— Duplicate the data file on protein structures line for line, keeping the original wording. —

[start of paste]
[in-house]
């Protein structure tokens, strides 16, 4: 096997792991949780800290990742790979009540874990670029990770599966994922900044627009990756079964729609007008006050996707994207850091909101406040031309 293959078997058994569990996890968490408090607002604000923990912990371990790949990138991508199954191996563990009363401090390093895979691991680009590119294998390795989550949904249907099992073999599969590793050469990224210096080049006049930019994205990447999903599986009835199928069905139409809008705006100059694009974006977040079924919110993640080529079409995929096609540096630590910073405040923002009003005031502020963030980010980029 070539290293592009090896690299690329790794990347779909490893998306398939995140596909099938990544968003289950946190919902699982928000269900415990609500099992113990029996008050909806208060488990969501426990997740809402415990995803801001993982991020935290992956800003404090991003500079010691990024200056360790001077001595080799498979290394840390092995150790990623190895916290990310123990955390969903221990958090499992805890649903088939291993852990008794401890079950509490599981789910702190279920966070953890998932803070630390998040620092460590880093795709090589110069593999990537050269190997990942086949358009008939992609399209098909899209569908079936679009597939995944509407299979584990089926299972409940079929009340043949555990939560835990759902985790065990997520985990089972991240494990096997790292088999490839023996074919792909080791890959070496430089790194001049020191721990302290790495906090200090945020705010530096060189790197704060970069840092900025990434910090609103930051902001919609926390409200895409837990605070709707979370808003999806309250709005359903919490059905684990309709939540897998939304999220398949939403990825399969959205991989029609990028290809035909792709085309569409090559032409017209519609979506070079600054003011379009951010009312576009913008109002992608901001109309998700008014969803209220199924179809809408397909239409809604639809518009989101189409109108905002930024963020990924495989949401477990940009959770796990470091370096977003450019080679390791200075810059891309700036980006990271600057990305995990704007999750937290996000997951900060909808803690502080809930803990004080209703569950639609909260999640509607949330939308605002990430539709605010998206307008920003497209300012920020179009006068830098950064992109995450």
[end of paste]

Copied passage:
[in-house]
């Protein structure tokens, strides 16, 4: 096997792991949780800290990742790979009540874990670029990770599966994922900044627009990756079964729609007008006050996707994207850091909101406040031309 293959078997058994569990996890968490408090607002604000923990912990371990790949990138991508199954191996563990009363401090390093895979691991680009590119294998390795989550949904249907099992073999599969590793050469990224210096080049006049930019994205990447999903599986009835199928069905139409809008705006100059694009974006977040079924919110993640080529079409995929096609540096630590910073405040923002009003005031502020963030980010980029 070539290293592009090896690299690329790794990347779909490893998306398939995140596909099938990544968003289950946190919902699982928000269900415990609500099992113990029996008050909806208060488990969501426990997740809402415990995803801001993982991020935290992956800003404090991003500079010691990024200056360790001077001595080799498979290394840390092995150790990623190895916290990310123990955390969903221990958090499992805890649903088939291993852990008794401890079950509490599981789910702190279920966070953890998932803070630390998040620092460590880093795709090589110069593999990537050269190997990942086949358009008939992609399209098909899209569908079936679009597939995944509407299979584990089926299972409940079929009340043949555990939560835990759902985790065990997520985990089972991240494990096997790292088999490839023996074919792909080791890959070496430089790194001049020191721990302290790495906090200090945020705010530096060189790197704060970069840092900025990434910090609103930051902001919609926390409200895409837990605070709707979370808003999806309250709005359903919490059905684990309709939540897998939304999220398949939403990825399969959205991989029609990028290809035909792709085309569409090559032409017209519609979506070079600054003011379009951010009312576009913008109002992608901001109309998700008014969803209220199924179809809408397909239409809604639809518009989101189409109108905002930024963020990924495989949401477990940009959770796990470091370096977003450019080679390791200075810059891309700036980006990271600057990305995990704007999750937290996000997951900060909808803690502080809930803990004080209703569950639609909260999640509607949330939308605002990430539709605010998206307008920003497209300012920020179009006068830098950064992109995450």